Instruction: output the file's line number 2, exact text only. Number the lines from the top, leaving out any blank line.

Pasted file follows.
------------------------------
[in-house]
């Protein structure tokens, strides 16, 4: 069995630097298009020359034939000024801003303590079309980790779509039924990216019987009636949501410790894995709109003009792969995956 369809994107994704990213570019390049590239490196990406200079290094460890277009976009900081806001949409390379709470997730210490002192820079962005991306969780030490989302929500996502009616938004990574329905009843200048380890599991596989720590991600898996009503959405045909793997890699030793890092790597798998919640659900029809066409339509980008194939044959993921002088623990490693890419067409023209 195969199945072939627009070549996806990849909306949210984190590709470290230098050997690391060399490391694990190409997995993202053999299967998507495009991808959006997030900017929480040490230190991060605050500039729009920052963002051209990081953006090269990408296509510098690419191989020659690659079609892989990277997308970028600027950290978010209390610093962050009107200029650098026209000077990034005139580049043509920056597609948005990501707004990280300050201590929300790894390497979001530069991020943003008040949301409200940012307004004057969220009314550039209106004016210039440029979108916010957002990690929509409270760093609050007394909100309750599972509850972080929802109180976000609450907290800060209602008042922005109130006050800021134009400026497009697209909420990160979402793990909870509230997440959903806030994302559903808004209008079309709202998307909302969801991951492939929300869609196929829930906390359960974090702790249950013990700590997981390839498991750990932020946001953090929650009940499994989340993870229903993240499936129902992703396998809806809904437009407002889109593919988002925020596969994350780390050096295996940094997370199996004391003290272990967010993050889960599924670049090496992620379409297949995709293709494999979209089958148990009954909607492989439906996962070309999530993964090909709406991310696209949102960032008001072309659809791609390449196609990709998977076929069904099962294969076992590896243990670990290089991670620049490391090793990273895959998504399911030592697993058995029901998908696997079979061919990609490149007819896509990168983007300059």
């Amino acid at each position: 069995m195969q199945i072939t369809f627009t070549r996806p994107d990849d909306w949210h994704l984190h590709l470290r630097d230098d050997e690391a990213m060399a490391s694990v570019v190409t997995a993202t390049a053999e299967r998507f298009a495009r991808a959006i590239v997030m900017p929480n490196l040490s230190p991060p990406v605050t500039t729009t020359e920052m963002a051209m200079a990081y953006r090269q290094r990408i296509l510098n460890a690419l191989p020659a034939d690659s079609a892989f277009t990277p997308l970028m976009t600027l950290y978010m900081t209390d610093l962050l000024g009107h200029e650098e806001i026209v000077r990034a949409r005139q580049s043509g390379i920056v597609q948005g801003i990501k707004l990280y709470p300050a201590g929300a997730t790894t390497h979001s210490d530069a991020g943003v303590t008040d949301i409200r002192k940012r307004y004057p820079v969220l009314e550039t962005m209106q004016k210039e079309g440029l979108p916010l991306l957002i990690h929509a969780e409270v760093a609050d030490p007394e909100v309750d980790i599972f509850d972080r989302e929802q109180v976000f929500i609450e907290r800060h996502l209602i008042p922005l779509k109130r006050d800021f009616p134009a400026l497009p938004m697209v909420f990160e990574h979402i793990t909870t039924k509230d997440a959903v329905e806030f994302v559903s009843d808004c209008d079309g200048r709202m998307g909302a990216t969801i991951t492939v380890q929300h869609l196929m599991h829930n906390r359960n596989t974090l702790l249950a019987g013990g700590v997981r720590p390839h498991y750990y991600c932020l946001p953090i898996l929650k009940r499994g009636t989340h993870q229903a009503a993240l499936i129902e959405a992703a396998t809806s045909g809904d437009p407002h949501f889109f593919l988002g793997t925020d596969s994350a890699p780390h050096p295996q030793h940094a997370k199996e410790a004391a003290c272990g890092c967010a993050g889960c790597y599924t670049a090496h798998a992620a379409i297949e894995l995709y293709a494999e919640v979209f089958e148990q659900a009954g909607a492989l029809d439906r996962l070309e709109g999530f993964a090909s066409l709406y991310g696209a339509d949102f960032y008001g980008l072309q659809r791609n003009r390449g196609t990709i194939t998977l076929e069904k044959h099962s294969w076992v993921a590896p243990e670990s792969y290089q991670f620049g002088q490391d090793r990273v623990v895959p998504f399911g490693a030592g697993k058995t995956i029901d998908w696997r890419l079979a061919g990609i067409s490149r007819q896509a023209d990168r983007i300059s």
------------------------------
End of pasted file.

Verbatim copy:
């Protein structure tokens, strides 16, 4: 069995630097298009020359034939000024801003303590079309980790779509039924990216019987009636949501410790894995709109003009792969995956 369809994107994704990213570019390049590239490196990406200079290094460890277009976009900081806001949409390379709470997730210490002192820079962005991306969780030490989302929500996502009616938004990574329905009843200048380890599991596989720590991600898996009503959405045909793997890699030793890092790597798998919640659900029809066409339509980008194939044959993921002088623990490693890419067409023209 195969199945072939627009070549996806990849909306949210984190590709470290230098050997690391060399490391694990190409997995993202053999299967998507495009991808959006997030900017929480040490230190991060605050500039729009920052963002051209990081953006090269990408296509510098690419191989020659690659079609892989990277997308970028600027950290978010209390610093962050009107200029650098026209000077990034005139580049043509920056597609948005990501707004990280300050201590929300790894390497979001530069991020943003008040949301409200940012307004004057969220009314550039209106004016210039440029979108916010957002990690929509409270760093609050007394909100309750599972509850972080929802109180976000609450907290800060209602008042922005109130006050800021134009400026497009697209909420990160979402793990909870509230997440959903806030994302559903808004209008079309709202998307909302969801991951492939929300869609196929829930906390359960974090702790249950013990700590997981390839498991750990932020946001953090929650009940499994989340993870229903993240499936129902992703396998809806809904437009407002889109593919988002925020596969994350780390050096295996940094997370199996004391003290272990967010993050889960599924670049090496992620379409297949995709293709494999979209089958148990009954909607492989439906996962070309999530993964090909709406991310696209949102960032008001072309659809791609390449196609990709998977076929069904099962294969076992590896243990670990290089991670620049490391090793990273895959998504399911030592697993058995029901998908696997079979061919990609490149007819896509990168983007300059």